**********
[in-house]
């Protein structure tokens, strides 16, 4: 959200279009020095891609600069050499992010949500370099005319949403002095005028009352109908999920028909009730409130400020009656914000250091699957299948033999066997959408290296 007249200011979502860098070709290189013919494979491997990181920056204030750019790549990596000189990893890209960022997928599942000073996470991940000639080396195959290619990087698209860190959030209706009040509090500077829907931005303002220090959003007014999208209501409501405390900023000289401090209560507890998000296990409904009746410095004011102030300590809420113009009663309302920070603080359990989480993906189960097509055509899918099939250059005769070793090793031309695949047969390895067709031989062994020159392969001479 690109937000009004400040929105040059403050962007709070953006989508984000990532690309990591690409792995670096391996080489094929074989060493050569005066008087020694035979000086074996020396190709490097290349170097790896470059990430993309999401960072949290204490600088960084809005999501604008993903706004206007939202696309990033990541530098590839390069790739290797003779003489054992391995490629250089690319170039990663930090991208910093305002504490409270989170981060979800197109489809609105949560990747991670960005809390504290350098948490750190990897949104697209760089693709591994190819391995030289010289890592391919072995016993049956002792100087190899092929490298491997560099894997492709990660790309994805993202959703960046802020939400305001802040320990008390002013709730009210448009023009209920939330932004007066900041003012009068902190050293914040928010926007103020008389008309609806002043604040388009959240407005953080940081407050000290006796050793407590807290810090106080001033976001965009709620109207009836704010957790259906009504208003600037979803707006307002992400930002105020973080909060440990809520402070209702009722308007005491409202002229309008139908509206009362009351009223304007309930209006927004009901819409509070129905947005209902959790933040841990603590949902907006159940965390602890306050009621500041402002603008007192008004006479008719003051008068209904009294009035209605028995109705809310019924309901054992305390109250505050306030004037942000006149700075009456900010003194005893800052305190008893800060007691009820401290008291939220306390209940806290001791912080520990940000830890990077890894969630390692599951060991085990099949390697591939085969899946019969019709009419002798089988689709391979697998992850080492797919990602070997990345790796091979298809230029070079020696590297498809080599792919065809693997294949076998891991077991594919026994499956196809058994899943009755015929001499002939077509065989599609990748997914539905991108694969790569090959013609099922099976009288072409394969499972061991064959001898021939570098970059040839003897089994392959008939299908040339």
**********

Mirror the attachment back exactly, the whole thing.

[in-house]
């Protein structure tokens, strides 16, 4: 959200279009020095891609600069050499992010949500370099005319949403002095005028009352109908999920028909009730409130400020009656914000250091699957299948033999066997959408290296 007249200011979502860098070709290189013919494979491997990181920056204030750019790549990596000189990893890209960022997928599942000073996470991940000639080396195959290619990087698209860190959030209706009040509090500077829907931005303002220090959003007014999208209501409501405390900023000289401090209560507890998000296990409904009746410095004011102030300590809420113009009663309302920070603080359990989480993906189960097509055509899918099939250059005769070793090793031309695949047969390895067709031989062994020159392969001479 690109937000009004400040929105040059403050962007709070953006989508984000990532690309990591690409792995670096391996080489094929074989060493050569005066008087020694035979000086074996020396190709490097290349170097790896470059990430993309999401960072949290204490600088960084809005999501604008993903706004206007939202696309990033990541530098590839390069790739290797003779003489054992391995490629250089690319170039990663930090991208910093305002504490409270989170981060979800197109489809609105949560990747991670960005809390504290350098948490750190990897949104697209760089693709591994190819391995030289010289890592391919072995016993049956002792100087190899092929490298491997560099894997492709990660790309994805993202959703960046802020939400305001802040320990008390002013709730009210448009023009209920939330932004007066900041003012009068902190050293914040928010926007103020008389008309609806002043604040388009959240407005953080940081407050000290006796050793407590807290810090106080001033976001965009709620109207009836704010957790259906009504208003600037979803707006307002992400930002105020973080909060440990809520402070209702009722308007005491409202002229309008139908509206009362009351009223304007309930209006927004009901819409509070129905947005209902959790933040841990603590949902907006159940965390602890306050009621500041402002603008007192008004006479008719003051008068209904009294009035209605028995109705809310019924309901054992305390109250505050306030004037942000006149700075009456900010003194005893800052305190008893800060007691009820401290008291939220306390209940806290001791912080520990940000830890990077890894969630390692599951060991085990099949390697591939085969899946019969019709009419002798089988689709391979697998992850080492797919990602070997990345790796091979298809230029070079020696590297498809080599792919065809693997294949076998891991077991594919026994499956196809058994899943009755015929001499002939077509065989599609990748997914539905991108694969790569090959013609099922099976009288072409394969499972061991064959001898021939570098970059040839003897089994392959008939299908040339």